Biosynthetic human growth hormone preserves both muscle protein synthesis and the decrease in muscle-free glutamine, and improves whole-body nitrogen economy after operation

F Hammarqvist, C Strömberg, A von der Decken, E Vinnars, J Wernerman
Annals of Surgery 1992, 216 (2): 184-91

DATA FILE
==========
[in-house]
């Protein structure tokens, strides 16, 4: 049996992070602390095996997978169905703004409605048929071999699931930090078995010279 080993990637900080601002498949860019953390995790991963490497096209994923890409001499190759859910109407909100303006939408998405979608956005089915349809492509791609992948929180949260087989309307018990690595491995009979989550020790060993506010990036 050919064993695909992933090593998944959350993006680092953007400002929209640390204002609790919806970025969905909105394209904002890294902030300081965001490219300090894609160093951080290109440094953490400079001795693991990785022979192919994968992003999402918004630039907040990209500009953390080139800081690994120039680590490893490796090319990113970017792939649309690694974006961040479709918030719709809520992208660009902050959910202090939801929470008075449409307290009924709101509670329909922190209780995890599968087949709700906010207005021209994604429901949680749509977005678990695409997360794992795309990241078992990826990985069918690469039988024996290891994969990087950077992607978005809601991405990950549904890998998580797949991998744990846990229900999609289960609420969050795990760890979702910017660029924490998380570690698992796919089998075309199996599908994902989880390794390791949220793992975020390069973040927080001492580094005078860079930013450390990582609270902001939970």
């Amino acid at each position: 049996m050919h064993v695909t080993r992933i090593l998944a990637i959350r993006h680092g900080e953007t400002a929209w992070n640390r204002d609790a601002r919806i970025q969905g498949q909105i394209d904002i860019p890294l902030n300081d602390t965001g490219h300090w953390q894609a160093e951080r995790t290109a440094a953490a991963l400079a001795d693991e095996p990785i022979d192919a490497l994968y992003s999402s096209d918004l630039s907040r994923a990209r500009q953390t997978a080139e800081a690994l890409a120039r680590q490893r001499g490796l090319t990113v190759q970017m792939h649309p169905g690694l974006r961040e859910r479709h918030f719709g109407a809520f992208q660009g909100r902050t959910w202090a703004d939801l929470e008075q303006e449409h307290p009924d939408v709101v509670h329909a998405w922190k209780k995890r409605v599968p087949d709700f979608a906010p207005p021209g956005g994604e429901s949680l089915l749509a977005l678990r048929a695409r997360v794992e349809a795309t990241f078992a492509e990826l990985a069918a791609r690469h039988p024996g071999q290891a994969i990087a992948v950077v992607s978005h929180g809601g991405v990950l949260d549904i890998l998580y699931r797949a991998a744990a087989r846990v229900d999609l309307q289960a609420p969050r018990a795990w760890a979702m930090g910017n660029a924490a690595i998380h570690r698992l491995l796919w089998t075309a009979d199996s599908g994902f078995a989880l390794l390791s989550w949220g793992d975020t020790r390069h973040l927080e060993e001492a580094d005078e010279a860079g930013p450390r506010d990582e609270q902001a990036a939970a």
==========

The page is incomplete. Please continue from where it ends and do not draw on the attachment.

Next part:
As a reproducible human trauma model, patients (n = 17) undergoing elective cholecystectomy were studied for 3 postoperative days. They were randomly allocated to receive either recombinant human growth hormone (hGH; 0.3 U/kg/24 hours) or placebo together with total parenteral nutrition, including 0.2 gN/kg/24 hours and 135 kJ/kg/24 hours. Before operation and on the third postoperative day, percutaneous muscle biopsies were performed to determine the concentration and size distribution of ribosomes and the free amino acid concentrations. The significant postoperative decrease in the total ribosome concentration (15.3 +/- 6.4%) and the polyribosome concentration (20.9 +/- 6.5%) in the control group was impeded in the group receiving synthetic hGH. Muscle free glutamine decreased by 35.6 +/- 4.2% in the control group and to a lesser extent in the group that was given hGH after operation (p less than 0.05). The protein content of skeletal muscle was unchanged. The cumulated nitrogen balance for the study period was negative in the control group (-7.09 +/- 0.71 gN), but was not different from zero in the hGH group (-2.32 +/- 1.66 gN). It is concluded that synthetic hGH administered after operation has beneficial effects on the whole-body nitrogen economy, as indicated by the unchanged capacity for protein synthesis in skeletal muscle, the preserved levels of muscle free glutamine, and improvement in the whole-body nitrogen balance. The effects of hGH on skeletal muscle protein and amino acid metabolism can explain the postoperative nitrogen-sparing effect attributed to hGH.


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